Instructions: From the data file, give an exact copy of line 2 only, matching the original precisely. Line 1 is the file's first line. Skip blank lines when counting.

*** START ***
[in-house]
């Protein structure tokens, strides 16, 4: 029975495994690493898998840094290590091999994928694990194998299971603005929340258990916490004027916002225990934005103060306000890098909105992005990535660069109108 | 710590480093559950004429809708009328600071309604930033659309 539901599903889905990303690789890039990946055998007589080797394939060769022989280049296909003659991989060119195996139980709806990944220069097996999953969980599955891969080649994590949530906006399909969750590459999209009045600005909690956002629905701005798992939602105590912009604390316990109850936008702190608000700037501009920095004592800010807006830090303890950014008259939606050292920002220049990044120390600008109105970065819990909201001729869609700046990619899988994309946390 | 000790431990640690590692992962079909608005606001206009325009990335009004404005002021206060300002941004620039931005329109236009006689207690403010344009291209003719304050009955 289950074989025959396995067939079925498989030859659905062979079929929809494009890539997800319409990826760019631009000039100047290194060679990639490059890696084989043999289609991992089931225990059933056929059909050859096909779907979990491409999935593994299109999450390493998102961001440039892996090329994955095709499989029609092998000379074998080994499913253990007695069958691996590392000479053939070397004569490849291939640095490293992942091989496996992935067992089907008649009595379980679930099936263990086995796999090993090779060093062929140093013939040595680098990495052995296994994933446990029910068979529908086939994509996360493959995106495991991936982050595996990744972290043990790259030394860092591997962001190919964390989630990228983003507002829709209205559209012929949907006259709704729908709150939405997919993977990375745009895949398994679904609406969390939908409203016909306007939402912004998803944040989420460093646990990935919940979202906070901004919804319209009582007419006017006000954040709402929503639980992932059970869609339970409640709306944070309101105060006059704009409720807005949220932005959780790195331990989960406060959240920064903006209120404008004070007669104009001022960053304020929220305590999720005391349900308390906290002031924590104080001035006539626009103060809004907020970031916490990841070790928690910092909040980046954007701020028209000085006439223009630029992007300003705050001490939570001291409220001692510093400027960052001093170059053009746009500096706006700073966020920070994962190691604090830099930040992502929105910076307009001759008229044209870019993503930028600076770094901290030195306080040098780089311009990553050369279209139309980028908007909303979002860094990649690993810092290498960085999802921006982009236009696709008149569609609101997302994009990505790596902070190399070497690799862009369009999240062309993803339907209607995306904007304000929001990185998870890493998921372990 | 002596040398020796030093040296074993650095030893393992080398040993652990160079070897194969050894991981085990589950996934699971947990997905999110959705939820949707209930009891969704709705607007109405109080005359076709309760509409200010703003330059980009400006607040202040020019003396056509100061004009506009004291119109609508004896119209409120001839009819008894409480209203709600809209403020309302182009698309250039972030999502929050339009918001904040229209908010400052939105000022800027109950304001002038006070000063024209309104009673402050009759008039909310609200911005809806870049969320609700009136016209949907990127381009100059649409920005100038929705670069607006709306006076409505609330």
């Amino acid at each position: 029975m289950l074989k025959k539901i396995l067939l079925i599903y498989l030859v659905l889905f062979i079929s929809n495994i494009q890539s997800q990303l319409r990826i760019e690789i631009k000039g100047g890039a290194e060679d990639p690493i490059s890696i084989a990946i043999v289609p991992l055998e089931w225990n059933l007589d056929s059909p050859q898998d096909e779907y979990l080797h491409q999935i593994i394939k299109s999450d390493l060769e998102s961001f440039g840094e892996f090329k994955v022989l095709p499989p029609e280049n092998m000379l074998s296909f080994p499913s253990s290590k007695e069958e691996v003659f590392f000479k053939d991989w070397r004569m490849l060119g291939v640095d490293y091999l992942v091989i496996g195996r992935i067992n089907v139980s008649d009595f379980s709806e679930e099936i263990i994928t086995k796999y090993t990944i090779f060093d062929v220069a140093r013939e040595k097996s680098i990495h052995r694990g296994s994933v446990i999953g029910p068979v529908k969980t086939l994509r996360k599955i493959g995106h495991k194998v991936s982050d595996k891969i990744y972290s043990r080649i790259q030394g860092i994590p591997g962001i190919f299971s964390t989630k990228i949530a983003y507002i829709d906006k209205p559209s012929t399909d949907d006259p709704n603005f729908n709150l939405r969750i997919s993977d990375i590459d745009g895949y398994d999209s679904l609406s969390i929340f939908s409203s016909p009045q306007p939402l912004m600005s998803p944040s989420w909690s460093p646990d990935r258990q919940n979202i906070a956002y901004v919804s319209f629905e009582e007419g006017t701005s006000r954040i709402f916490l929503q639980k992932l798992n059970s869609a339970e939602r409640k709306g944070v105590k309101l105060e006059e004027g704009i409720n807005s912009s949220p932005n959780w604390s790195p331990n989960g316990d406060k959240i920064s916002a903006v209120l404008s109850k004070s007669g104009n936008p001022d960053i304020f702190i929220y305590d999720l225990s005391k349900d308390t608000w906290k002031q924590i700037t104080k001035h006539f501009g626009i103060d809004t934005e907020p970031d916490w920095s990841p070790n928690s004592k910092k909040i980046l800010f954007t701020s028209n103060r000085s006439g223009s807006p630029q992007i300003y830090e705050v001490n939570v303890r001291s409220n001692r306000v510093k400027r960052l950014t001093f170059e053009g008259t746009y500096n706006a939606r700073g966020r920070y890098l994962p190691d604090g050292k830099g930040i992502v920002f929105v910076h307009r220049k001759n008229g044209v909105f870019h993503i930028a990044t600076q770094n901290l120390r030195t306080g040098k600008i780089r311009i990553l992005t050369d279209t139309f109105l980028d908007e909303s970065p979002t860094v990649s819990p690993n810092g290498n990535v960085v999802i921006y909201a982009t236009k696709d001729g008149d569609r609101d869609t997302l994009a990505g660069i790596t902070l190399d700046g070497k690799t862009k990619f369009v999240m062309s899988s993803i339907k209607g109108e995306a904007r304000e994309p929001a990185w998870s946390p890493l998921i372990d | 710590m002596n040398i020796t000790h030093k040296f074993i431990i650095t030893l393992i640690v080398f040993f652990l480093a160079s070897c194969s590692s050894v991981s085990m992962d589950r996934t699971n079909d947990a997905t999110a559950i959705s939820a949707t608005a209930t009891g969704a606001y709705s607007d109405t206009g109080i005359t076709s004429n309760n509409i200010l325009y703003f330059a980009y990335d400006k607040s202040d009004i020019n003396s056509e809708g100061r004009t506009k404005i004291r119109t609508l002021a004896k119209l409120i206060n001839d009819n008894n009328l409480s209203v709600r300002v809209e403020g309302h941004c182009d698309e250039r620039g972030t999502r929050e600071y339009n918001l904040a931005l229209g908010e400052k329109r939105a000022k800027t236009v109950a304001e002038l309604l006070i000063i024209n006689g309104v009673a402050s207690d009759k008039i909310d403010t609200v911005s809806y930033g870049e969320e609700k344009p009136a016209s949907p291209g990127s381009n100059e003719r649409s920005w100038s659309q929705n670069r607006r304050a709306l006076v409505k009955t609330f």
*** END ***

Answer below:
């Protein structure tokens, strides 16, 4: 029975495994690493898998840094290590091999994928694990194998299971603005929340258990916490004027916002225990934005103060306000890098909105992005990535660069109108 | 710590480093559950004429809708009328600071309604930033659309 539901599903889905990303690789890039990946055998007589080797394939060769022989280049296909003659991989060119195996139980709806990944220069097996999953969980599955891969080649994590949530906006399909969750590459999209009045600005909690956002629905701005798992939602105590912009604390316990109850936008702190608000700037501009920095004592800010807006830090303890950014008259939606050292920002220049990044120390600008109105970065819990909201001729869609700046990619899988994309946390 | 000790431990640690590692992962079909608005606001206009325009990335009004404005002021206060300002941004620039931005329109236009006689207690403010344009291209003719304050009955 289950074989025959396995067939079925498989030859659905062979079929929809494009890539997800319409990826760019631009000039100047290194060679990639490059890696084989043999289609991992089931225990059933056929059909050859096909779907979990491409999935593994299109999450390493998102961001440039892996090329994955095709499989029609092998000379074998080994499913253990007695069958691996590392000479053939070397004569490849291939640095490293992942091989496996992935067992089907008649009595379980679930099936263990086995796999090993090779060093062929140093013939040595680098990495052995296994994933446990029910068979529908086939994509996360493959995106495991991936982050595996990744972290043990790259030394860092591997962001190919964390989630990228983003507002829709209205559209012929949907006259709704729908709150939405997919993977990375745009895949398994679904609406969390939908409203016909306007939402912004998803944040989420460093646990990935919940979202906070901004919804319209009582007419006017006000954040709402929503639980992932059970869609339970409640709306944070309101105060006059704009409720807005949220932005959780790195331990989960406060959240920064903006209120404008004070007669104009001022960053304020929220305590999720005391349900308390906290002031924590104080001035006539626009103060809004907020970031916490990841070790928690910092909040980046954007701020028209000085006439223009630029992007300003705050001490939570001291409220001692510093400027960052001093170059053009746009500096706006700073966020920070994962190691604090830099930040992502929105910076307009001759008229044209870019993503930028600076770094901290030195306080040098780089311009990553050369279209139309980028908007909303979002860094990649690993810092290498960085999802921006982009236009696709008149569609609101997302994009990505790596902070190399070497690799862009369009999240062309993803339907209607995306904007304000929001990185998870890493998921372990 | 002596040398020796030093040296074993650095030893393992080398040993652990160079070897194969050894991981085990589950996934699971947990997905999110959705939820949707209930009891969704709705607007109405109080005359076709309760509409200010703003330059980009400006607040202040020019003396056509100061004009506009004291119109609508004896119209409120001839009819008894409480209203709600809209403020309302182009698309250039972030999502929050339009918001904040229209908010400052939105000022800027109950304001002038006070000063024209309104009673402050009759008039909310609200911005809806870049969320609700009136016209949907990127381009100059649409920005100038929705670069607006709306006076409505609330």